The most important achievement — not yet achieved — that Egypt’s new rulers will brag about is sealing the International Monetary Fund (IMF) loan. What makes things worse is the way they are promising that this loan would open the door for more loans to come from other countries and international organizations. For years, talk about loans had been nonexistent in Egypt and now it’s back at the hands of those who claim to usher Egypt into a new era of prosperity while in fact they are dwarfing and destroying it. We have even reached the point where Egypt’s economic crisis is said to have made it subordinate to a Gulf state, whose prime minister came out to deny his country is seeking to control Egypt, but is just helping. It did not stop at loans; there is talk in political and economic circles about pawning Egyptian assets in order to get loans that would enable the leaders to stay in power and prevent their downfall.
Senior officials are not ashamed of doing their best to deceive the citizens. One of them talks about the success to secure the IMF loan as proof of how trustworthy Egypt is to the world. On the other hand, throughout the past few weeks a delegation of Egyptian economists accompanied by a few traders from the country’s top “clique” went on a Gulf tour, where they tried to get seven-billion-dollar loans to cater to urgent social needs. A former senior official who is knowledgeable on the Egyptian economy told me that if this information is correct, it would be a crime against the country and the coming generations and would subjugate the Egyptian economy with all the consequences this implies.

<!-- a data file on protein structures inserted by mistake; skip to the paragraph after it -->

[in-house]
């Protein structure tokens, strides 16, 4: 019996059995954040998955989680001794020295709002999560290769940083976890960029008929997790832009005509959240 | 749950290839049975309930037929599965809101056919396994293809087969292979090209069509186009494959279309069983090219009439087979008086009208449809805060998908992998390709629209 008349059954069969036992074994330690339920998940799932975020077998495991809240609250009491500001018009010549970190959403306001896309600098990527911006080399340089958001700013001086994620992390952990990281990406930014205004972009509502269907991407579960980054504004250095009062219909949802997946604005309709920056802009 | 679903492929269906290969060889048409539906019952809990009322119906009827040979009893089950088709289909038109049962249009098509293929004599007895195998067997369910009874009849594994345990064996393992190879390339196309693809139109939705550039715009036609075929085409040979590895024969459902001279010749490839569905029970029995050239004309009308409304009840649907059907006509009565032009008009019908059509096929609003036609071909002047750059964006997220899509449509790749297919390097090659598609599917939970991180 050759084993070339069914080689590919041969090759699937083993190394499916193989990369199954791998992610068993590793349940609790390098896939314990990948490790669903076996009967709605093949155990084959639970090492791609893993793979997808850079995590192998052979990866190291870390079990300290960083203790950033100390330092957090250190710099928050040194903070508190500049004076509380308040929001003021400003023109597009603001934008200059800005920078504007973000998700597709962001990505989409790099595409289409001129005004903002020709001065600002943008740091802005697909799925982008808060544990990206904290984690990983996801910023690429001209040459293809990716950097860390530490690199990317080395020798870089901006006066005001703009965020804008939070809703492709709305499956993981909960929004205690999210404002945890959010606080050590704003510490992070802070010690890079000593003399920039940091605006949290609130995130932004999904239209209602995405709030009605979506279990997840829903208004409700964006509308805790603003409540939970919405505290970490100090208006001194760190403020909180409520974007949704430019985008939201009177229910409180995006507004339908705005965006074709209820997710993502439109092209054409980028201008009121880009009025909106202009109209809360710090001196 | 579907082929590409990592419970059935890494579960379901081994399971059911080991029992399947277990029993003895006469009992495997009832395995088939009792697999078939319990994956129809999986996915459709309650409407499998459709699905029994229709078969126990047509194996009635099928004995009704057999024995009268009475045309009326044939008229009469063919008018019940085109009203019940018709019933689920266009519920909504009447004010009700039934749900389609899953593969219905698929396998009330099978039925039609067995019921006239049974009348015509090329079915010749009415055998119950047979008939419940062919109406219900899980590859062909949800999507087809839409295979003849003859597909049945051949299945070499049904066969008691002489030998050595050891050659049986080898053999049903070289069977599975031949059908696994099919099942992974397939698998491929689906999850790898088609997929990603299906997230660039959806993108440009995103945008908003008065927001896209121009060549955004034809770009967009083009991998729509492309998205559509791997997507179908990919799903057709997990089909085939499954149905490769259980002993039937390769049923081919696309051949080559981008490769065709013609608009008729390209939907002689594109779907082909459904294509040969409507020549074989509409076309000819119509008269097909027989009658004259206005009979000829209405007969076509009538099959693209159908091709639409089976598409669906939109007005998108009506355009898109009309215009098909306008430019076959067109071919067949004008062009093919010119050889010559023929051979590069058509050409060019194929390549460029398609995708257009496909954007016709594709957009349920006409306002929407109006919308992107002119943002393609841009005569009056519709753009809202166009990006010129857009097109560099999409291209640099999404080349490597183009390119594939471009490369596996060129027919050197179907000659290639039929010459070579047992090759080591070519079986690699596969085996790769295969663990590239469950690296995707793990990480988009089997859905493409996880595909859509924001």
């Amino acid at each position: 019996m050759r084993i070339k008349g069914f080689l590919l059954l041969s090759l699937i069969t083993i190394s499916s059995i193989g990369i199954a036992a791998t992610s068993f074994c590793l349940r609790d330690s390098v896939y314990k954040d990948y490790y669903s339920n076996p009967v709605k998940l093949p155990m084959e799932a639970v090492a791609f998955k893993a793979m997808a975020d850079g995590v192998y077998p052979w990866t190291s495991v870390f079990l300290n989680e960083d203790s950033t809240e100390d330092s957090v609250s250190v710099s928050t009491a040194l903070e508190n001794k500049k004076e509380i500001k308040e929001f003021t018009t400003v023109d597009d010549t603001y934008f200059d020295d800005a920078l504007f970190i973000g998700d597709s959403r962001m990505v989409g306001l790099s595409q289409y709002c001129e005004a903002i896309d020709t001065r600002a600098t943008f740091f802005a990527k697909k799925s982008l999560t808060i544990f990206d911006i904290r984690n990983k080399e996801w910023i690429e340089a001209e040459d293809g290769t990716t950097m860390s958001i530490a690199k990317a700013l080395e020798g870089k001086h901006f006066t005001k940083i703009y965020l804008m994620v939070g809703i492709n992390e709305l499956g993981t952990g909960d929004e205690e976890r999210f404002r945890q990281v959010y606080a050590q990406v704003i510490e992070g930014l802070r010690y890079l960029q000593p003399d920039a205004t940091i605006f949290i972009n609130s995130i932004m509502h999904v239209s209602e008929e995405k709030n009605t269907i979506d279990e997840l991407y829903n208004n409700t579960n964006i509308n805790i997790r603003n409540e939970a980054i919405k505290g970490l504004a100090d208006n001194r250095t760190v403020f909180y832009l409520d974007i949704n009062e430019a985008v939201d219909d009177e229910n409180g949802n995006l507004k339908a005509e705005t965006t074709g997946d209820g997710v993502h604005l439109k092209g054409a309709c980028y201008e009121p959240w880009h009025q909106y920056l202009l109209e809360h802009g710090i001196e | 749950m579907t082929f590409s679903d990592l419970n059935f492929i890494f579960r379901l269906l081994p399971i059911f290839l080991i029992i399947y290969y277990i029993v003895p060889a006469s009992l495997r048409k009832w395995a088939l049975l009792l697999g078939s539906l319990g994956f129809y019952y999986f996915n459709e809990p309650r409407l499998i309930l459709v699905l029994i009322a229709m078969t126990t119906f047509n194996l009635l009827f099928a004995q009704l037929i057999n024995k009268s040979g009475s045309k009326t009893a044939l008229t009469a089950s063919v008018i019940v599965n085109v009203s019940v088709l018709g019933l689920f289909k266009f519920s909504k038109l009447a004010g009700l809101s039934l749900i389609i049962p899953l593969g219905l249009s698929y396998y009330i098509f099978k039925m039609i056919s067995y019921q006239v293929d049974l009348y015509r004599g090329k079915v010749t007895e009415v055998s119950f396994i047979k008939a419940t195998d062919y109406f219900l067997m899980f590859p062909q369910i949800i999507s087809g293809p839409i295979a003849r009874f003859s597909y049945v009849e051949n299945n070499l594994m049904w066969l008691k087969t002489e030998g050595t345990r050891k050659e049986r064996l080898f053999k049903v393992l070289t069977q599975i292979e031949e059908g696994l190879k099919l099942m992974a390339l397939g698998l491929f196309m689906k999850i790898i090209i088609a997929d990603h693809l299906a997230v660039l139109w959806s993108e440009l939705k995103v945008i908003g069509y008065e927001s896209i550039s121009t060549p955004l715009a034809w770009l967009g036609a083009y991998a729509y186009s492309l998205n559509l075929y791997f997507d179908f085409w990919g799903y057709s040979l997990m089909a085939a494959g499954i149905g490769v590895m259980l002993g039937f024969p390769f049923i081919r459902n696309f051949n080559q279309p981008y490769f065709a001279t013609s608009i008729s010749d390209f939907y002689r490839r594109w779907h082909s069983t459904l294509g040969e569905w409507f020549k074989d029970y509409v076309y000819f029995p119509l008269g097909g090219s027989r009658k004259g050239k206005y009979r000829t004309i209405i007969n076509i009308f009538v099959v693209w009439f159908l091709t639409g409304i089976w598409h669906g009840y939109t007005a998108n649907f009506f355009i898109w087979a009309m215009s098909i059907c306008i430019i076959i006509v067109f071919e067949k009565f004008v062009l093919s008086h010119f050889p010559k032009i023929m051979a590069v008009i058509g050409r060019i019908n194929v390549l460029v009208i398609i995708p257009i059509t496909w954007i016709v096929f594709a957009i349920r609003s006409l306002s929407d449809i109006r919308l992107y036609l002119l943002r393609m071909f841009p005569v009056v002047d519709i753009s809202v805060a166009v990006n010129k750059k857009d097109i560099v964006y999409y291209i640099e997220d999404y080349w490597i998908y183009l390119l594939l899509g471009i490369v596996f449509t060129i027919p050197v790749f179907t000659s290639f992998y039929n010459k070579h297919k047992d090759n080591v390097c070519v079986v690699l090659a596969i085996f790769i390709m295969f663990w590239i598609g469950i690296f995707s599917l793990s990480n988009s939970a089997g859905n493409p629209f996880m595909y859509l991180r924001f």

A Financial Times report stated that the IMF requests from Egypt clear plans about reducing deficits through increasing revenues. This will be done through cutting down on subsidies on the public sector, including food and fuel. Egypt, the report added, needs to guarantee securing funds from other loan institutions in order to get this one.
The country’s leaders only know how to use their success in monopolizing power for boosting their own businessesAbdel Latif el-Menawy
The IMF had previously praised austerity measures taken by Sudan, where popular protests were staged, through cutting down on fuel subsidies and devaluing the currency in an attempt to bridge the gap between official and black market prices. It is believed that requesting a bigger loan reflects the frailty of the Egyptian economy which, according to economic observers, is not undergoing any growth despite the officials’ rosy statements including those of their “boss” who lately referred to the economy of another country.
The traders’ state currently in charge knows nothing about running the country or building the economy. The country’s leaders only know how to use their success in monopolizing power for boosting their own businesses and to take advantage of their control over state institutions for establishing special ties with new countries and new markets. All is done under the banner of the Egyptian state. The fact that businessmen from the “clique” constitute an integral part of official and presidential delegations proves what I am saying.